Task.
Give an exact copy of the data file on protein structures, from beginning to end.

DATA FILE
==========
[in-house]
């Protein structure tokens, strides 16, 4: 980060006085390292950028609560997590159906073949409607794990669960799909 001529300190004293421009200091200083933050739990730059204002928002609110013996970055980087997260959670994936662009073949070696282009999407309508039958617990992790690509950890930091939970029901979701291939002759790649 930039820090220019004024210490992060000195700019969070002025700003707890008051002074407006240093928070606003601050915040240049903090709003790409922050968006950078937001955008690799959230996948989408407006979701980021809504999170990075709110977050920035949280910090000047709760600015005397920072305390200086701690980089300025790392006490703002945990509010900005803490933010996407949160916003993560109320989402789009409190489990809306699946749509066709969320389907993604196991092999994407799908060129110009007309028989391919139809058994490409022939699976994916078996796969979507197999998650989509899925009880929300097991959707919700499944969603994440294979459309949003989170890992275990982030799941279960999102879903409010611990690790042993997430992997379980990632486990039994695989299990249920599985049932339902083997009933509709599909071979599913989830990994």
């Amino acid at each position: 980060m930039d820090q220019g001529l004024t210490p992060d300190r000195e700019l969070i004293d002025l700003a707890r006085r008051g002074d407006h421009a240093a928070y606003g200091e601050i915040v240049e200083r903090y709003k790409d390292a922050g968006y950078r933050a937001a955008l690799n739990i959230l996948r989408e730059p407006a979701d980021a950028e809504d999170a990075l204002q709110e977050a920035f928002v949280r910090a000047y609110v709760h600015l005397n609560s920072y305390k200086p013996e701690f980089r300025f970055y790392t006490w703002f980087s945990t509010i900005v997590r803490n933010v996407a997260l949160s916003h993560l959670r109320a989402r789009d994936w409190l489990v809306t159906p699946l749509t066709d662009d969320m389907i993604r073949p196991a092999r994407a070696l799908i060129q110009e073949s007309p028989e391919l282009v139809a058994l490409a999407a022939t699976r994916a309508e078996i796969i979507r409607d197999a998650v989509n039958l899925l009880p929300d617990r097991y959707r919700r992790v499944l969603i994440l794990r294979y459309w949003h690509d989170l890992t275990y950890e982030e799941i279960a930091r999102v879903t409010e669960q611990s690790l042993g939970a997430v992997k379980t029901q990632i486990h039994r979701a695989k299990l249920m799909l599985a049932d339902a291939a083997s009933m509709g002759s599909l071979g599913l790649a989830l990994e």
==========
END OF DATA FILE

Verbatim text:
[in-house]
């Protein structure tokens, strides 16, 4: 980060006085390292950028609560997590159906073949409607794990669960799909 001529300190004293421009200091200083933050739990730059204002928002609110013996970055980087997260959670994936662009073949070696282009999407309508039958617990992790690509950890930091939970029901979701291939002759790649 930039820090220019004024210490992060000195700019969070002025700003707890008051002074407006240093928070606003601050915040240049903090709003790409922050968006950078937001955008690799959230996948989408407006979701980021809504999170990075709110977050920035949280910090000047709760600015005397920072305390200086701690980089300025790392006490703002945990509010900005803490933010996407949160916003993560109320989402789009409190489990809306699946749509066709969320389907993604196991092999994407799908060129110009007309028989391919139809058994490409022939699976994916078996796969979507197999998650989509899925009880929300097991959707919700499944969603994440294979459309949003989170890992275990982030799941279960999102879903409010611990690790042993997430992997379980990632486990039994695989299990249920599985049932339902083997009933509709599909071979599913989830990994």
């Amino acid at each position: 980060m930039d820090q220019g001529l004024t210490p992060d300190r000195e700019l969070i004293d002025l700003a707890r006085r008051g002074d407006h421009a240093a928070y606003g200091e601050i915040v240049e200083r903090y709003k790409d390292a922050g968006y950078r933050a937001a955008l690799n739990i959230l996948r989408e730059p407006a979701d980021a950028e809504d999170a990075l204002q709110e977050a920035f928002v949280r910090a000047y609110v709760h600015l005397n609560s920072y305390k200086p013996e701690f980089r300025f970055y790392t006490w703002f980087s945990t509010i900005v997590r803490n933010v996407a997260l949160s916003h993560l959670r109320a989402r789009d994936w409190l489990v809306t159906p699946l749509t066709d662009d969320m389907i993604r073949p196991a092999r994407a070696l799908i060129q110009e073949s007309p028989e391919l282009v139809a058994l490409a999407a022939t699976r994916a309508e078996i796969i979507r409607d197999a998650v989509n039958l899925l009880p929300d617990r097991y959707r919700r992790v499944l969603i994440l794990r294979y459309w949003h690509d989170l890992t275990y950890e982030e799941i279960a930091r999102v879903t409010e669960q611990s690790l042993g939970a997430v992997k379980t029901q990632i486990h039994r979701a695989k299990l249920m799909l599985a049932d339902a291939a083997s009933m509709g002759s599909l071979g599913l790649a989830l990994e």